Deep Social Analytics
These tools are not for beginners – you need to have a firm grasp not only of how social media works, but also a vision of what you want to accomplish, before you start getting serious with analytics. These analytic platforms are designed to help large companies or marketing agencies figure out what’s going on on a minute-by-minute basis. One way to do this is to set up “search strings” – that is, arrays of keywords that these tools then go out and try to find across blogs, Facebook posts, Tweets, pins, etc.
Sophisticated users then drill down to figure out what’s being said, who is saying it, and whether/how to respond. The Holy Grail for advanced social media users is to identify “influencers” – that is, people who care about the product/service you’re offering, and then figure out how to interact with them in such a way as to get them to talk nice about the things you’re offering.
Some analytics providers will give you a test drive, to see if you can find value in what they do. Others require that you sign an up-front contract before they start aggregating information and trends for you to check out. What separates great analytics engines from average ones is the level of sentiment analysis they provide (automatically detecting whether people are positive or negative when they talk about a certain subject), as well as the reports and alerts they generate.
As you might expect, this kind of functionality doesn’t come cheap – some of these tools can charge into the low five figures on a monthly basis. You’ll want to really dig deep into the ever-evolving features and functions of these analytics engines before you lock yourself into a contract.
Also, you’ll note that a lot of these tools have kind of over-the-top names, that sound vaguely like the villain in a bad kung-fu movie (CrimsonHexagon, UberVU, Radian6, etc.). What can we say? Nerds like to make what they do sound cool and dangerous.
Their tagline is that social media is “the world’s largest focus group.” They specialize in using analytics to do real-world analysis of how people feel, which (in theory, at least) should lead to you making better business decisions. They’re also great at turning all that data into eye-catching visualizations that allow you to at least try to make sense out of the spray of numbers.
Also aimed at large-scale companies or agencies that manage social media for others, SproutSocial is a professional-level tool for managing all aspects of social media. This tool has evolved significantly over the years; it used to offer free levels of service, but that has apparently been deprecated. However, if you are an agency (i.e., you’re doing social media messaging for a bunch of clients, and are a prospect for buying multiple licenses), you can request a demo.
This company has recently pivoted from competing with Radian6 and the other big boys, to focusing in on connecting social to SEO and content marketing. Since Google and the other search engines are increasingly taking social media shares and likes into consideration in their rankings, this is perhaps a solid strategy. If nothing else, if you’re going to try to optimize your site for SERPs, RavenTools can come in handy. Unlike much of their competition, they offer a free trial before they require you to start horking out cash for an unproven tool. So they get extra points for that.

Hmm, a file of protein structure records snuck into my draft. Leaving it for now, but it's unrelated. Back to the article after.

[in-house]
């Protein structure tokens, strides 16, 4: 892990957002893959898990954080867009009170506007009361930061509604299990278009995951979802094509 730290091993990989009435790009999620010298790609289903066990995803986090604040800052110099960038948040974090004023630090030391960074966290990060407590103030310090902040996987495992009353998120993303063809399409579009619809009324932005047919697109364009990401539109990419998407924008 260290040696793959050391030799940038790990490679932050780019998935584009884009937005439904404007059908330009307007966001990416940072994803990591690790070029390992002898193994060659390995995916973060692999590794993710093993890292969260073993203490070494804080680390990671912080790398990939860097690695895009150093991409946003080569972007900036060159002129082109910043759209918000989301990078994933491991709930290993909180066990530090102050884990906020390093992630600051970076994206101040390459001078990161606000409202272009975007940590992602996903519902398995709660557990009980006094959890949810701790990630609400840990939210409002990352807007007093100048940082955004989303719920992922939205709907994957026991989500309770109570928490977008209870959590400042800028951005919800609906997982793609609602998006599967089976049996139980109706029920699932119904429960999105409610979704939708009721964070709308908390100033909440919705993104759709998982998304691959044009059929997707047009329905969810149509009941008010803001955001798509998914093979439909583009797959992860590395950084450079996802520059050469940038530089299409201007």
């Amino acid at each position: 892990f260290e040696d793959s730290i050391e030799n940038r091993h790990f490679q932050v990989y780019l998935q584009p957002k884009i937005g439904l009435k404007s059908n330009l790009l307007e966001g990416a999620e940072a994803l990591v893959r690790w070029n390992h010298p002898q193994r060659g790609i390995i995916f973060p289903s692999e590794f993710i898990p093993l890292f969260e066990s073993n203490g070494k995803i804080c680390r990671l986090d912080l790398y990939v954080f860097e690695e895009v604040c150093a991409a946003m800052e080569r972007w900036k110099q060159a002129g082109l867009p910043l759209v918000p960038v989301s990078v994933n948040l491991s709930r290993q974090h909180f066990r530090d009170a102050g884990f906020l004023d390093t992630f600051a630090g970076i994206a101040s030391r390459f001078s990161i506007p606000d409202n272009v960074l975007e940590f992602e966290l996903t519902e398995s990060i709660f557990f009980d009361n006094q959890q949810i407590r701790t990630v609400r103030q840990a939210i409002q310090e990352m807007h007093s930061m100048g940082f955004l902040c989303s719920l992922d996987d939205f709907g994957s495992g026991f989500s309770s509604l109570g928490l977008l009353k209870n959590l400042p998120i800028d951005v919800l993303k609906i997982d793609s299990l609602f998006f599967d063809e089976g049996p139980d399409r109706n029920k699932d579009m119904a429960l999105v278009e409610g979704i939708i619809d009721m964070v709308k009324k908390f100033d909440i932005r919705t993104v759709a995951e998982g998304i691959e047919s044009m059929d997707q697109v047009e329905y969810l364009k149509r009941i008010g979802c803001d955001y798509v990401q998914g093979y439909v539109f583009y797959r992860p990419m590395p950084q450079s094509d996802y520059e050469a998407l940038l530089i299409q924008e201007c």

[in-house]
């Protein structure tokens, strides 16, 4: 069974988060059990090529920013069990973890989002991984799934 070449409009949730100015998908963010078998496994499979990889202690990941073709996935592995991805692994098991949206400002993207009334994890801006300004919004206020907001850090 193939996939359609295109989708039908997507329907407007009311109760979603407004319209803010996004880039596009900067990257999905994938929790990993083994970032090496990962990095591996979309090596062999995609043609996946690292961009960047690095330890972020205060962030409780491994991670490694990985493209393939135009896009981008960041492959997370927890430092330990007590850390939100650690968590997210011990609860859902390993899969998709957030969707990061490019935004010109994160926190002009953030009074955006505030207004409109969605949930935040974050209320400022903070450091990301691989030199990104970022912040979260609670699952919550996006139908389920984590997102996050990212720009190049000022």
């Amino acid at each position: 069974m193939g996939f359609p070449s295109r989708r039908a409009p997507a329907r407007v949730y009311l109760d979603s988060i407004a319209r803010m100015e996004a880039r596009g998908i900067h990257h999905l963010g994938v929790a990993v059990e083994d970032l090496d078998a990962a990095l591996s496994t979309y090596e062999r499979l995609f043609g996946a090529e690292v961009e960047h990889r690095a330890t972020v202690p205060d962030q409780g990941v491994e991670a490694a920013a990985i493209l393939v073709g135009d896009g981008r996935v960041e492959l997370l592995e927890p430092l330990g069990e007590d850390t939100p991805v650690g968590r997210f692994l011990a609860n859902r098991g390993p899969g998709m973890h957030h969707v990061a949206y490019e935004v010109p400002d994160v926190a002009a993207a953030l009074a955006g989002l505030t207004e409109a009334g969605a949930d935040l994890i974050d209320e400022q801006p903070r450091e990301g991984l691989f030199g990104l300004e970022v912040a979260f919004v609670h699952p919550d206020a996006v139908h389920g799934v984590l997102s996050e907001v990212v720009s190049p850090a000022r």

This was once the market leader by a long margin, but it has since been bought up and integrated into SalesForce, and folded into their “marketing cloud” product line. If you’ve got a big company with salespeople spread out all over the globe, this makes perfect sense. If not – well, then not so much. Still, they have extremely sophisticated ways of connecting what is said on social media with executing sales strategies.
An intriguing newcomer to the social analytics scene, Social Crawlytics promises to identify influencers and also show you the things that your competitors are doing right to build their brands. Unlike a lot of their more-established competitors, SocialCrawlytics gives you a free test-drive before demanding that you reach into your pocket and pull out the credit card.
These guys are working hard to try to help companies figure out how to integrate social media into their business processes. They promise to help build “stronger relationships with customers” by connecting social to sales to marketing to HR. Which is an ambitious task. They also offer a free demo. Bonus feature: they claim to be able to analyze and engage social media in more than 50 languages. So they win the coveted (and utterly hypothetical) Tower Of Babel-Tamer Award.
Focused on finding influential bloggers, this tool claims to be able to automate finding people who blog about what you’re trying to accomplish, and measuring the level of engagement they get. They also offer templates for you to reach out to bloggers to try to get them to write about you. Although, we must caution, that using a template can make you sound rather canned and pre-programmed — exactly the traits that can get you in trouble with a prickly blogger (and aren’t they all?).
This analytics tool goes beyond simply measuring what you do – they claim to be able to tell you what “performs best for any topic or competitor.” This could be of great interest to anyone hoping to keep track of what’s going on in their niche – or to steal a page out of the successful market leader’s playbook. The pricing is a little steep, particularly if you are an individual or small business, but they at least give you a 14-day free trial.